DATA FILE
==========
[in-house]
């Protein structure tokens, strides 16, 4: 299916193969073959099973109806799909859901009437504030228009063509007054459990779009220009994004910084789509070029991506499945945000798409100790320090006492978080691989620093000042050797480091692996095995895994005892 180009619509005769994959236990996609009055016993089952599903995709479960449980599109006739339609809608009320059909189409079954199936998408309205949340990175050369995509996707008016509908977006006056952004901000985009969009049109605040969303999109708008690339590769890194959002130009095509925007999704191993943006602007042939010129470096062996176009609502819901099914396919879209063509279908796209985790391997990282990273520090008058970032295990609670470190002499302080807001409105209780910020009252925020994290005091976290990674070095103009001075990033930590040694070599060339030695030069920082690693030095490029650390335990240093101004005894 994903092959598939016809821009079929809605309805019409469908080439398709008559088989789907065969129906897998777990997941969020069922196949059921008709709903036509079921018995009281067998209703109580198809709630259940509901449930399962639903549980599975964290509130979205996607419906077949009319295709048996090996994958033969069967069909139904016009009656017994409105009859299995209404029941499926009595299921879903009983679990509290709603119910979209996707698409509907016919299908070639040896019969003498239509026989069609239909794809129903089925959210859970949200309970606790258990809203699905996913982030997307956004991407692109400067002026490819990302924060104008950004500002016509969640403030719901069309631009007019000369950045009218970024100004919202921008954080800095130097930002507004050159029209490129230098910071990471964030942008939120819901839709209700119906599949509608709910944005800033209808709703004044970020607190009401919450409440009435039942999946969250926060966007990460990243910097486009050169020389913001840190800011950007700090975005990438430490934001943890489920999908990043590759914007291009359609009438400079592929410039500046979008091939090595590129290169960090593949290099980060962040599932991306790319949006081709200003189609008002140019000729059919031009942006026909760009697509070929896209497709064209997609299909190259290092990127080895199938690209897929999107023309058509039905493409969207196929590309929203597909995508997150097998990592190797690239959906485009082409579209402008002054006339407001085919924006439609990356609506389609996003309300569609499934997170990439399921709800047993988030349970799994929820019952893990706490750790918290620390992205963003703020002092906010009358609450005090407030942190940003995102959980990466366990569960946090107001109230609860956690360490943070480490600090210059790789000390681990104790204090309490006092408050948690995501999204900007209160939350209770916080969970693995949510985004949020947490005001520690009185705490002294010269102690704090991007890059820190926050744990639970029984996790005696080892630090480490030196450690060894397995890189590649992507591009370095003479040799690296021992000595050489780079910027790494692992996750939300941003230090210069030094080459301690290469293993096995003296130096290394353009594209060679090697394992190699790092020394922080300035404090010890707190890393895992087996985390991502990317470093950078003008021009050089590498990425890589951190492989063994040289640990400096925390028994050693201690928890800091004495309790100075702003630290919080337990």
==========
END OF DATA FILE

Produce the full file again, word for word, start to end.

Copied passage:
[in-house]
């Protein structure tokens, strides 16, 4: 299916193969073959099973109806799909859901009437504030228009063509007054459990779009220009994004910084789509070029991506499945945000798409100790320090006492978080691989620093000042050797480091692996095995895994005892 180009619509005769994959236990996609009055016993089952599903995709479960449980599109006739339609809608009320059909189409079954199936998408309205949340990175050369995509996707008016509908977006006056952004901000985009969009049109605040969303999109708008690339590769890194959002130009095509925007999704191993943006602007042939010129470096062996176009609502819901099914396919879209063509279908796209985790391997990282990273520090008058970032295990609670470190002499302080807001409105209780910020009252925020994290005091976290990674070095103009001075990033930590040694070599060339030695030069920082690693030095490029650390335990240093101004005894 994903092959598939016809821009079929809605309805019409469908080439398709008559088989789907065969129906897998777990997941969020069922196949059921008709709903036509079921018995009281067998209703109580198809709630259940509901449930399962639903549980599975964290509130979205996607419906077949009319295709048996090996994958033969069967069909139904016009009656017994409105009859299995209404029941499926009595299921879903009983679990509290709603119910979209996707698409509907016919299908070639040896019969003498239509026989069609239909794809129903089925959210859970949200309970606790258990809203699905996913982030997307956004991407692109400067002026490819990302924060104008950004500002016509969640403030719901069309631009007019000369950045009218970024100004919202921008954080800095130097930002507004050159029209490129230098910071990471964030942008939120819901839709209700119906599949509608709910944005800033209808709703004044970020607190009401919450409440009435039942999946969250926060966007990460990243910097486009050169020389913001840190800011950007700090975005990438430490934001943890489920999908990043590759914007291009359609009438400079592929410039500046979008091939090595590129290169960090593949290099980060962040599932991306790319949006081709200003189609008002140019000729059919031009942006026909760009697509070929896209497709064209997609299909190259290092990127080895199938690209897929999107023309058509039905493409969207196929590309929203597909995508997150097998990592190797690239959906485009082409579209402008002054006339407001085919924006439609990356609506389609996003309300569609499934997170990439399921709800047993988030349970799994929820019952893990706490750790918290620390992205963003703020002092906010009358609450005090407030942190940003995102959980990466366990569960946090107001109230609860956690360490943070480490600090210059790789000390681990104790204090309490006092408050948690995501999204900007209160939350209770916080969970693995949510985004949020947490005001520690009185705490002294010269102690704090991007890059820190926050744990639970029984996790005696080892630090480490030196450690060894397995890189590649992507591009370095003479040799690296021992000595050489780079910027790494692992996750939300941003230090210069030094080459301690290469293993096995003296130096290394353009594209060679090697394992190699790092020394922080300035404090010890707190890393895992087996985390991502990317470093950078003008021009050089590498990425890589951190492989063994040289640990400096925390028994050693201690928890800091004495309790100075702003630290919080337990």